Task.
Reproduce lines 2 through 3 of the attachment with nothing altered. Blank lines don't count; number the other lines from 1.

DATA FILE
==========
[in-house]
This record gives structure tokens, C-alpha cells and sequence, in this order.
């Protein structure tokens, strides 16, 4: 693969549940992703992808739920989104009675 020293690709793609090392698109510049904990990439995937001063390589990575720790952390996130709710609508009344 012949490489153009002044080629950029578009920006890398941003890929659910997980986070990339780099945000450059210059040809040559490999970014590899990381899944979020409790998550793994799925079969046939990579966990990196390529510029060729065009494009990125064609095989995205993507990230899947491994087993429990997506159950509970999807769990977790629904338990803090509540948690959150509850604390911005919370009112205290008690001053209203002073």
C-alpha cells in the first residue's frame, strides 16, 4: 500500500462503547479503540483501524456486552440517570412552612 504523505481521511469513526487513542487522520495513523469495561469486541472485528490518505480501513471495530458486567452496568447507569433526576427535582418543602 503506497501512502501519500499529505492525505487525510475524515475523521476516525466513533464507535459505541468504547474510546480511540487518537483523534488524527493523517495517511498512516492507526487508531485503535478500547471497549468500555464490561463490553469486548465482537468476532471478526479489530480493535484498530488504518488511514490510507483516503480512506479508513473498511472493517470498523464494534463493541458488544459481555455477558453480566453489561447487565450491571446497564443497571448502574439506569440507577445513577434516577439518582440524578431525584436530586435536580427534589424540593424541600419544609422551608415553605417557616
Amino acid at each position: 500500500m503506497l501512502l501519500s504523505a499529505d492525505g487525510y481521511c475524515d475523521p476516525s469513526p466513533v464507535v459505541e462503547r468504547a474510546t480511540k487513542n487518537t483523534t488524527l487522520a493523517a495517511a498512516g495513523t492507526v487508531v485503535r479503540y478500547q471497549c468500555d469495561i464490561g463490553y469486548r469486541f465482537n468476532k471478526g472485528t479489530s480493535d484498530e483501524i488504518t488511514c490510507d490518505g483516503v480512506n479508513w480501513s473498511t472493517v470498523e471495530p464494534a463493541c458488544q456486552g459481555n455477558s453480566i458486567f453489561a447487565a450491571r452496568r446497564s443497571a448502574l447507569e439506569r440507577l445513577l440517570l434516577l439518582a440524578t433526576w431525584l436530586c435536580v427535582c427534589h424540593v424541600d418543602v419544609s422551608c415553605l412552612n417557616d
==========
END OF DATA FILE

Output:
This record gives structure tokens, C-alpha cells and sequence, in this order.
């Protein structure tokens, strides 16, 4: 693969549940992703992808739920989104009675 020293690709793609090392698109510049904990990439995937001063390589990575720790952390996130709710609508009344 012949490489153009002044080629950029578009920006890398941003890929659910997980986070990339780099945000450059210059040809040559490999970014590899990381899944979020409790998550793994799925079969046939990579966990990196390529510029060729065009494009990125064609095989995205993507990230899947491994087993429990997506159950509970999807769990977790629904338990803090509540948690959150509850604390911005919370009112205290008690001053209203002073």